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Brazil: Social program targets youth in pacified favelas to make their dreams come true

By Nelza Oliveira

With a US$60 million loan from the Inter-American Development Bank (IDB), the government of the state of Rio de Janeiro is promoting social integration for 40,000 young people from pacified favelas.

RIO DE JANEIRO, Brazil – Student Danielli Teixeira Pedro, 16, is a talented soccer player, but she seemed destined to play with the boys on a dirt field in her community, a favela known as Jacarezinho, in Rio de Janeiro’s North Zone.

Danielli’s luck changed when she attended a talk about the Rio de Janeiro State Social Welfare and Human Rights Secretariat’s program titled Caminho Melhor Jovem.

“I almost didn’t believe it when I heard them say that they wanted to make our dreams come true,” said Danielli, the daughter of a doorman and a stay-at-home mom. “My dream is to become a professional soccer player.”

Danielli signed up for the program and, after a few meetings, was sent to a high-performance sports training center.

The goal of the program, which has funding from the Inter-American Development Bank (IDB), is to promote the social integration of 40,000 young people between the ages of 15 and 29 who live in favelas served by the Pacifying Police Units (UPPs). The idea is to promote autonomy among these young people while respecting their individual needs and desires.

“We want to reverse the logic of a public policy that randomly offers generic services,” said the program’s coordinator, Morgana Eneile Almeida. “We identify the demands of the individual so we can offer what they really need, without necessarily following a traditional path.”

To ensure comprehensive care, the program works in partnership with other secretariats, institutions and state agencies, as well as companies and civil society organizations.

“If a young person has completed high school and wants to pursue a career that doesn’t require a college degree, that’s fine,” Almeida said. “If, for example, they want to be the best radiologist they can be, we will send them to a technical course.”

Almeida said youths also are encouraged to participate in activities offered by different sectors so they can discover new interests and possibilities.

“A young person may decide they want to be a bricklayer, just so they can have their independence,” Almeida said. “But why not show them they can also become a civil engineer?”

Danielli, for instance, plans to take the college entrance exams for psychology in 2015.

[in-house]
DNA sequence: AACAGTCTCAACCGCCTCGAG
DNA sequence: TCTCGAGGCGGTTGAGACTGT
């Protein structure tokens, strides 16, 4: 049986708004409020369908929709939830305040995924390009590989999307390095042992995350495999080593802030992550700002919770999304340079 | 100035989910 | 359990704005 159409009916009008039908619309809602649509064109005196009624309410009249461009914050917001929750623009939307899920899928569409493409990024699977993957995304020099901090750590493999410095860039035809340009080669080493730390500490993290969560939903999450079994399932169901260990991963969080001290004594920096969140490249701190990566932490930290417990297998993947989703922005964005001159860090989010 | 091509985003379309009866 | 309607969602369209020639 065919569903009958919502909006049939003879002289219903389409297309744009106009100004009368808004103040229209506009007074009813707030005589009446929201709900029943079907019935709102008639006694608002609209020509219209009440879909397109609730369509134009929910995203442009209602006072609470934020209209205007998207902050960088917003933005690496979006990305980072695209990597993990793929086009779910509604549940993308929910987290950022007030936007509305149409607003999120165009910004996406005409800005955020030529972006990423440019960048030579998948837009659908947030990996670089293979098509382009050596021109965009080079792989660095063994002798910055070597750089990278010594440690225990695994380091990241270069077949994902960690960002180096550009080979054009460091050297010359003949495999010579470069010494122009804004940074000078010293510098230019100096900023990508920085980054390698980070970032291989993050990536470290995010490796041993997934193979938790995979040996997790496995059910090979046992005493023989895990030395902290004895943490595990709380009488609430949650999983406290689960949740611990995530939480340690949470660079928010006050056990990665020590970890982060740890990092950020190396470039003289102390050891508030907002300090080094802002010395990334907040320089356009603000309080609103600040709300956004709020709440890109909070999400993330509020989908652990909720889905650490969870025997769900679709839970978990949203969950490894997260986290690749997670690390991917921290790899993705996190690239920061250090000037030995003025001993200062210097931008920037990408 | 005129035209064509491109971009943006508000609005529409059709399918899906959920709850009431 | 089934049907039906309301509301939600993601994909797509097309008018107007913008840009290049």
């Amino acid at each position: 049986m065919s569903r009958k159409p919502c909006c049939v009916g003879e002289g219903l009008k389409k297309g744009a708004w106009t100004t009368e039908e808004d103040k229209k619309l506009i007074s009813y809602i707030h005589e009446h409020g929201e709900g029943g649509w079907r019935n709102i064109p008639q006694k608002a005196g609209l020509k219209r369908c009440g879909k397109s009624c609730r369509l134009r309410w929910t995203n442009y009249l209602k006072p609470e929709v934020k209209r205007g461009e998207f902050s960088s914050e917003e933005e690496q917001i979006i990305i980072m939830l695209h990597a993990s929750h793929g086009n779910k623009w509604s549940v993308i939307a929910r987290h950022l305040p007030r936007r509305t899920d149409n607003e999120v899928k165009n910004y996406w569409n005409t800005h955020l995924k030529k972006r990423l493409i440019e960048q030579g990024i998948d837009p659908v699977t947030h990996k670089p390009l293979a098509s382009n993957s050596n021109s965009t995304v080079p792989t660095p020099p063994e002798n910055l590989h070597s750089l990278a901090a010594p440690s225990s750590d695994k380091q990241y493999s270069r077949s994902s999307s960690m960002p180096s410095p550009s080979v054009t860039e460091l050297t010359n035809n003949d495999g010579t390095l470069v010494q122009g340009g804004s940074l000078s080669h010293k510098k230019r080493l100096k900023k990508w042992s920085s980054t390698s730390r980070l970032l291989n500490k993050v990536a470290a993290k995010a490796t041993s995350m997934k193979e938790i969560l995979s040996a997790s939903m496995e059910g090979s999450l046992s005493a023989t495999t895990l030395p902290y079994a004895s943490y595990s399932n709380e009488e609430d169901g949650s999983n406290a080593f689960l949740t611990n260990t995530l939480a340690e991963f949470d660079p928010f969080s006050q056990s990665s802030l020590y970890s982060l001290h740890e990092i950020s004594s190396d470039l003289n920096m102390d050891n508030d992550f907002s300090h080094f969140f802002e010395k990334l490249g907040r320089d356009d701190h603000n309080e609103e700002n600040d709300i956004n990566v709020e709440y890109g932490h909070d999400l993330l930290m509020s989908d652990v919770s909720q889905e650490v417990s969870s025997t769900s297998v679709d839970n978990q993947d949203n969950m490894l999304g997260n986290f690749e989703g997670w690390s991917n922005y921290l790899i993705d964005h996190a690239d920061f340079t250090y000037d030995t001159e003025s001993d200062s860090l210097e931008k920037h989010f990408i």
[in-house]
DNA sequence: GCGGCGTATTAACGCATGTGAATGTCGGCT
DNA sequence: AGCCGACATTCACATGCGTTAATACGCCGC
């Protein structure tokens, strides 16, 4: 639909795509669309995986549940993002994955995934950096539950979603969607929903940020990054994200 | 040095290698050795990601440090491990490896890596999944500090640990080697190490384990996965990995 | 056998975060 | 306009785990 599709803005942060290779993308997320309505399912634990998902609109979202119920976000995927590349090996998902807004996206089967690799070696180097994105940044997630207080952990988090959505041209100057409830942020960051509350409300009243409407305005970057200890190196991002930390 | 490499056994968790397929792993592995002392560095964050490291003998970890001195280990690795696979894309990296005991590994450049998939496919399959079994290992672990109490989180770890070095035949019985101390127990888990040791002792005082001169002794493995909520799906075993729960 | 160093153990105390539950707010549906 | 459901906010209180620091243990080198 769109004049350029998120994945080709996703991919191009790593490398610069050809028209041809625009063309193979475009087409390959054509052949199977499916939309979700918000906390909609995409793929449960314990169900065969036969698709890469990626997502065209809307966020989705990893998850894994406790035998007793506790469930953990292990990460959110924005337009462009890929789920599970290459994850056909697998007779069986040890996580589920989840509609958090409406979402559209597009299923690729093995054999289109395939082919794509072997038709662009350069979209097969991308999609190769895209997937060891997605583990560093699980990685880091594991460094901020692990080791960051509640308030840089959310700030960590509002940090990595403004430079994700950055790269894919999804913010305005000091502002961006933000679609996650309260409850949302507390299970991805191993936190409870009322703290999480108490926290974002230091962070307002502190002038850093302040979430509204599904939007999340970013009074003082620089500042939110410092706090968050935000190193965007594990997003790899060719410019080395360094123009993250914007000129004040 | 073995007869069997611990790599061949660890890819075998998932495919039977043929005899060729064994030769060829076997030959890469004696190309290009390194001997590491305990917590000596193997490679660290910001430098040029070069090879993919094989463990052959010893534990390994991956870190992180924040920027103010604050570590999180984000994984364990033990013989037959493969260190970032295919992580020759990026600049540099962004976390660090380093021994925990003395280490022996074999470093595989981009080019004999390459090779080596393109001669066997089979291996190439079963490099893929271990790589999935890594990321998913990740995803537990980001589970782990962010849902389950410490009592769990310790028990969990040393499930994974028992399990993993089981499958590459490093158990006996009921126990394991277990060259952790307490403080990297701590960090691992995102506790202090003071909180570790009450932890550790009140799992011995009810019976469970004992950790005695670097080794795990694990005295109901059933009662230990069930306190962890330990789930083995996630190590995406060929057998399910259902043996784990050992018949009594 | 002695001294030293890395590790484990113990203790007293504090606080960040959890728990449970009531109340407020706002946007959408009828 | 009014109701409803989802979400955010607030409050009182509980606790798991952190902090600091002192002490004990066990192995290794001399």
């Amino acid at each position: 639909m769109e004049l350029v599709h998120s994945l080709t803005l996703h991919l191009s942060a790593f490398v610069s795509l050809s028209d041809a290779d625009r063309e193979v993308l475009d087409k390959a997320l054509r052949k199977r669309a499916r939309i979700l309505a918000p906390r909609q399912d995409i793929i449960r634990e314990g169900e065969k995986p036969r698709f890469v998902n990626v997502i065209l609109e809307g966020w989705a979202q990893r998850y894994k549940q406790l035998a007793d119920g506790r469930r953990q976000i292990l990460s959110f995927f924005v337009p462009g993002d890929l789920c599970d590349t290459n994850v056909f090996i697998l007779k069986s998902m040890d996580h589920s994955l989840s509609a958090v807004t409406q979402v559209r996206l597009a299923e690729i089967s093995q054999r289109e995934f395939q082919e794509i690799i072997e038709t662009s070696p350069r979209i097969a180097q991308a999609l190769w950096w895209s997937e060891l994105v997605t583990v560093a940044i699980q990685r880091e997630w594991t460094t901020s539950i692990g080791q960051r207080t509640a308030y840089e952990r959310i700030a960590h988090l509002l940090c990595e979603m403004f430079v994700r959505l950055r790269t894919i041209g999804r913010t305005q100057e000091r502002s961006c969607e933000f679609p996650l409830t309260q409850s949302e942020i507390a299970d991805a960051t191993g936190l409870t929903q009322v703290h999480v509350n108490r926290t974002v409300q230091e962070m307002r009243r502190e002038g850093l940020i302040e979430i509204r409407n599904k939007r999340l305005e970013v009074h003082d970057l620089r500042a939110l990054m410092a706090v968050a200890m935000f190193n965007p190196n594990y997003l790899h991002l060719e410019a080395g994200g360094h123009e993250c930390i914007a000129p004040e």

“I know that not everyone can achieve success in soccer,” she said. “I need other alternatives, so I want to learn English and computer science. I’m going to try to get into a college to study psychology.”

In addition to the US$60 million the IDB is going to invest during a four-year period, the state of Rio de Janeiro is investing US$24.5 million in the program.

The pilot phase began last August in Manguinhos and has expanded to the favelas of Cidade de Deus, Complexo do Alemão, Jacarezinho and Borel-Formiga.

Territorial Management Units (UGTs), which are the physical spaces for the program, are being installed in these communities. Each UGT has a director, four advisers, three tutors, six young people who are local residents and serve as social articulators, and seven interns from the State University of Rio de Janeiro (UERJ).

“Most of the professionals have backgrounds in social services and psychology,” Almeida said. “They can’t have a prejudiced perspective in relation to young people from the favela. Therefore, we ask the people who work with us to have experience in working with this clientele.”

Favela residents in vulnerable situations are given priority in the program. Almeida cites those with drug and alcohol addictions, single mothers, former prisoners and young people in situations of conflict and violence, such as members of the drug trade prior to the pacification of the favelas.

“These young people can’t be stigmatized when, in reality, the territory prior to pacification conditioned them to have a certain perspective, which was based on the drug trade,” Almeida said.

Bruno Lima, 17, who is being served by the UGT in Manguinhos, told how his mother was able to open her own craft shop, with which she supports three children, only after the installation of the UPP.

“In the past, she needed approval from the drug traffickers, and they wouldn’t let her because she was going to compete against business owners they protected,” said Lima, who signed up for the program with the dream of working in advertising. “I started a photography course and I believe that I have what it takes to work in advertising.”

Starting in March, it’s expected the program will reach the favelas in Copacabana and the surrounding areas (Chapéu Mangueira, Babilônia, Tabajara, Cabrito, Cantagalo, and Pavão-Pavãozinho), as well as the communities of Batan-Fumacê, in the West Zone, and in the city of Niterói.

(Featured Photo: Young people from the Rio de Janeiro state government’s Caminho Melhor Jovem program participate in a photography class. The program promotes autonomy, while respecting the desires of each individual. Photo Credit: Nelza Oliveira for

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